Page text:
A reaction chamber 4 made of an insulating ceramic is desirable from the viewpoint of prevention of attachment of an Al film which occurs during reaction. In the case of a reaction chamber 4 made of a metal, such as a stainless steel, ceramic coating, cooling by a water cooling pipe, or the provision of an insulating ceramic plate therein, particularly, below the susceptor, must be performed.

Gas supply is performed in the manner described below: a vaporizer for vaporizing the aforementioned liquid material introduces, into a mixer 5, a mixture gas of H.sub.2 and vapor of DMAH obtained by passing the carrier gas H.sub.2 into DMAH. To the mixer 5, gas containing silicon, such as SiH.sub.6, is introduced separately from DMAH when an Al--Si film is deposited. In the case of an Al film, H.sub.2 gas is introduced to the mixer 5 separately from DMAH when adjustment of the divided pressure of H.sub.2 gas is required. The mixer 5 mixes the mixture gas with the gas containing silicon or H.sub.2 gas. The mixed gas is introduced into the reaction chamber after the flow rate thereof is adjusted. The introduced mixed gas is discharged from nozzles 15 disposed in a ring-like form around the susceptor so that it can be uniformly supplyed over the respective substrates on the susceptor 16.

Above the susceptor 16 is disposed a metal upper electrode 20 for generating plasma. The susceptor 16 acts as a lower electrode, and is grounded. The upper electrode is connected to a RF power source 20A. The upper electrode is locally located above the susceptor such that it covers at least a single substrate 1 so as to locally generate plasma on part of the susceptor. The plane form of the upper electrode may be either a disk-like or fan-like form, if that form assures coverage of at least a single substrate and generation of uniform plasma.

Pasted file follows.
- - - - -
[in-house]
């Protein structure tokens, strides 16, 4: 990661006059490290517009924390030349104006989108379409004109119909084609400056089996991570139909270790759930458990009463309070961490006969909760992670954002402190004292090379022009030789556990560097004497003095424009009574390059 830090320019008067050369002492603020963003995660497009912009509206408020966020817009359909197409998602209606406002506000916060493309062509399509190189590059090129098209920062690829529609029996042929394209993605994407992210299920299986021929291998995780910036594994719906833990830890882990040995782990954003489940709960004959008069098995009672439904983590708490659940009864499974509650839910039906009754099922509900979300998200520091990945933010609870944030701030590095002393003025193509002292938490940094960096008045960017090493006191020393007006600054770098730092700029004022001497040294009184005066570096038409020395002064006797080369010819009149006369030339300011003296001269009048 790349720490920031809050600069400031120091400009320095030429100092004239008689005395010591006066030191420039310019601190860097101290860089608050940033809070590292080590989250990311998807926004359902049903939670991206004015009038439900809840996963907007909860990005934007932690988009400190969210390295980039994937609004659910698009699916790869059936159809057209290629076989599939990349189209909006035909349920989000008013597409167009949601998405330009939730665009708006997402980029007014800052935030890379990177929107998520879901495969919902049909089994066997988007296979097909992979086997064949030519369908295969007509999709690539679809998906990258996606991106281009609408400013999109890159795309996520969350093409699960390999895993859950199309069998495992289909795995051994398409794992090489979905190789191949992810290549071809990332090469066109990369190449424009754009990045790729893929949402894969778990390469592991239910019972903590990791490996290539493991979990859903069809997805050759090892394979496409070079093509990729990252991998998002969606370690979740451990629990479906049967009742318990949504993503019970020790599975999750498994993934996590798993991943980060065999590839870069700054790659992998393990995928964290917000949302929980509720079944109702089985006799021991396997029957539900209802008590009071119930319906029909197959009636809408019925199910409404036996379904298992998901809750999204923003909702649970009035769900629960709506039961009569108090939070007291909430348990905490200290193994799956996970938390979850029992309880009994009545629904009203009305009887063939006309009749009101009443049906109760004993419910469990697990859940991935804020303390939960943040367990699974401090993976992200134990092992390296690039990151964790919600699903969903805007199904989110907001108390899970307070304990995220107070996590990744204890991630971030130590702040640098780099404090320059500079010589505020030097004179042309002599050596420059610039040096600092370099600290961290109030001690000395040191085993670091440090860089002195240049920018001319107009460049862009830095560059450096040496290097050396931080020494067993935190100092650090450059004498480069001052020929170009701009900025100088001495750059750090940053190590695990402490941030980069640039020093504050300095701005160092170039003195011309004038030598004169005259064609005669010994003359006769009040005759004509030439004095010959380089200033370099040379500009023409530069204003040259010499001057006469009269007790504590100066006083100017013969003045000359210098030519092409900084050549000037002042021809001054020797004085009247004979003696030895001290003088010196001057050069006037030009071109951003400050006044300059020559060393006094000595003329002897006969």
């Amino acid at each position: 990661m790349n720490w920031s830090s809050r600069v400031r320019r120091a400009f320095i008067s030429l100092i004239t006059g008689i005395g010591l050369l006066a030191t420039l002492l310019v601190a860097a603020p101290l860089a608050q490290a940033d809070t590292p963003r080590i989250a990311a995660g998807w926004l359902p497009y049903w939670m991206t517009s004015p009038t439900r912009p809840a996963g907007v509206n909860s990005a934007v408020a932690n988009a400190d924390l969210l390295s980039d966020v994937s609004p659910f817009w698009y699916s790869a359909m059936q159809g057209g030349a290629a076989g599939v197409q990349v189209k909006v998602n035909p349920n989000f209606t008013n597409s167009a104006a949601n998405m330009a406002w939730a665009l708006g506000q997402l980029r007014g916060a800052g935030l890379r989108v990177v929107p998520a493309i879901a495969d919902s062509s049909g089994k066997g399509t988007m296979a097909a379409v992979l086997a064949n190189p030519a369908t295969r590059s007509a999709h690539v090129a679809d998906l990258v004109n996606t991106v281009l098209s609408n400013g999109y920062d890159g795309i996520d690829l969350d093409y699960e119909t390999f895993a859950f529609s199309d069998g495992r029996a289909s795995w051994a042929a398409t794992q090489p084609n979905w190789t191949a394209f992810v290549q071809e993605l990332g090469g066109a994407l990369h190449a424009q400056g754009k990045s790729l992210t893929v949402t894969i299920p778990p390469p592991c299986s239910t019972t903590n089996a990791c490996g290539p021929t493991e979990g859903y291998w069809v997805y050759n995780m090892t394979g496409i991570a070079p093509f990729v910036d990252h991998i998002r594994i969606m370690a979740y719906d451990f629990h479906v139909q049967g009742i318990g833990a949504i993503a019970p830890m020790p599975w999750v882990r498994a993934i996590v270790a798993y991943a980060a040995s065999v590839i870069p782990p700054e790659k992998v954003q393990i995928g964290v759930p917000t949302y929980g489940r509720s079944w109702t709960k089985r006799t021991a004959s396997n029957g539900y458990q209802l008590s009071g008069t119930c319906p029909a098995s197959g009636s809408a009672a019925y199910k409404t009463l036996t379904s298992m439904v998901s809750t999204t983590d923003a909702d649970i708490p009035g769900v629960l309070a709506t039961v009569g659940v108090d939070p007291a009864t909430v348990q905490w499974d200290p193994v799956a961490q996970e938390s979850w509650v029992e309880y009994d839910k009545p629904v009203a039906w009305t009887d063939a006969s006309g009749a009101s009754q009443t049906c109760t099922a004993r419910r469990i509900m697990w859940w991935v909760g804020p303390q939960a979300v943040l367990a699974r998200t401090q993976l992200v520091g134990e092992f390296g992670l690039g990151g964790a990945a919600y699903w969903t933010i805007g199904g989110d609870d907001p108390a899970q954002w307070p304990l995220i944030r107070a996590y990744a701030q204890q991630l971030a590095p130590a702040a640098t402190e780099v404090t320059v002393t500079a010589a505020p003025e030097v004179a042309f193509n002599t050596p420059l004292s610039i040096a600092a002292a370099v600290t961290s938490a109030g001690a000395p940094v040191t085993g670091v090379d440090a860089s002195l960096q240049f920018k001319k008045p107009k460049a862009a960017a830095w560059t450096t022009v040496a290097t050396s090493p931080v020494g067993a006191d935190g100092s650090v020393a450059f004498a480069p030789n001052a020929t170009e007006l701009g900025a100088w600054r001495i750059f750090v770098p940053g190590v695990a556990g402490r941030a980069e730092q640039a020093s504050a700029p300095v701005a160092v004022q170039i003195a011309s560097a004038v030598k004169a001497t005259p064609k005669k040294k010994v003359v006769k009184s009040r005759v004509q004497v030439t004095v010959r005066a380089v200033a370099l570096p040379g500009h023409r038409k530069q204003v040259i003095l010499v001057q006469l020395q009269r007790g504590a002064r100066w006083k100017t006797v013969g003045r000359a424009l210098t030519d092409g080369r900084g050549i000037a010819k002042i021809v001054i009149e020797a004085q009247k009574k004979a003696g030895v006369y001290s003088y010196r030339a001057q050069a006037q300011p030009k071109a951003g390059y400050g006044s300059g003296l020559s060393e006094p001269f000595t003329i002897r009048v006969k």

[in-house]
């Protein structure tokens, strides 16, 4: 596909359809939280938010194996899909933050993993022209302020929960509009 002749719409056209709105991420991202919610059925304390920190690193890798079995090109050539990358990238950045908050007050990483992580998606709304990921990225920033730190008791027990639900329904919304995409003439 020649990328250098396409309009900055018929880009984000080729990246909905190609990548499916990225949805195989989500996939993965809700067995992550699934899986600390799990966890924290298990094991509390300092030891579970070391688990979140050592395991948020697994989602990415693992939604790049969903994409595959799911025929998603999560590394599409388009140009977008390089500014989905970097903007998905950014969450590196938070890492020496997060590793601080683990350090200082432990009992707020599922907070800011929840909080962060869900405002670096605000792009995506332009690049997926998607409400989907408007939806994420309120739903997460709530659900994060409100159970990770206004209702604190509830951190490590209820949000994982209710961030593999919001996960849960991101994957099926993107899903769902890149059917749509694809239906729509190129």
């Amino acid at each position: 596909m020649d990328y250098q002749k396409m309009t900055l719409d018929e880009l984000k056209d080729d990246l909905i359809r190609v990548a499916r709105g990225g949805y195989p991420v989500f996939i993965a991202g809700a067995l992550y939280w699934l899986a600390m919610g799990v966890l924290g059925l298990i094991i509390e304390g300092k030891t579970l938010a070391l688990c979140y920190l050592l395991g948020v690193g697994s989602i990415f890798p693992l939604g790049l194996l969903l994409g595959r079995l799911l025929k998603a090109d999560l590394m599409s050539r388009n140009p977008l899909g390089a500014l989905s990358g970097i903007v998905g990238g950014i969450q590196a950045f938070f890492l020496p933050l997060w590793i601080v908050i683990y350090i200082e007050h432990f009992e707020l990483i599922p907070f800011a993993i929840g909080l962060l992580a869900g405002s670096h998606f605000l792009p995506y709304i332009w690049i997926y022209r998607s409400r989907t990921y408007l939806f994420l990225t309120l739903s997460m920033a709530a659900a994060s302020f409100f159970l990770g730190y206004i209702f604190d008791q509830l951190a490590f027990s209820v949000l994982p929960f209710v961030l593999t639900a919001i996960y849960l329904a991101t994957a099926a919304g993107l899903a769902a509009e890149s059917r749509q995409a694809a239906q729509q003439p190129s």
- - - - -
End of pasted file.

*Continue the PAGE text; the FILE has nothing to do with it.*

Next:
An Al--Si film is deposited in the manner described below using the thus-arranged apparatus.

After the reaction chamber 4 has been evacuated to 10.sup.-6 Torr or less, a mixture gas of H.sub.2, DMAH and Si.sub.2 H.sub.6 is introduced into the reaction chamber 4 to set the pressure thereof to 0.1 to 1 Torr. An Al--Si film is deposited on a metal or semiconductor due to thermal reaction by heating each of the substrates 1 by means of the lamp heater which opposes the corresponding substrate. In order to prevent deposition of a non-uniform film caused by the substrate position, the susceptor is rotated stepwise so that film deposition can be performed at a plurality of positions. A desirable drive of the susceptor is that burial of a through-hole is completed after the susceptor makes at least one rotation. The susceptor may be continuously rotated. In that case, it is preferable for the lamp heater to be disposed not discretely but continuously over the entire circumference. A high-speed rotation of the susceptor at several tens of rpm or above may generate a turbulent flow of the supplied material gas or flaking.

After the Al--Si film has been embedded in the through-hole, 13.56 MHz of RF voltage is applied to the electrodes to generate plasma. Non-selective film growth is performed at a low power of 0.01 to 0.4 w/cm.sup.2.

During generation of plasma, drive of the susceptor stepwise or continuously continues so as to ensure that non-selective film growth is performed on all the substrates. The time required for the film deposition on each of the plurality of substrates due to plasma is about 5 seconds.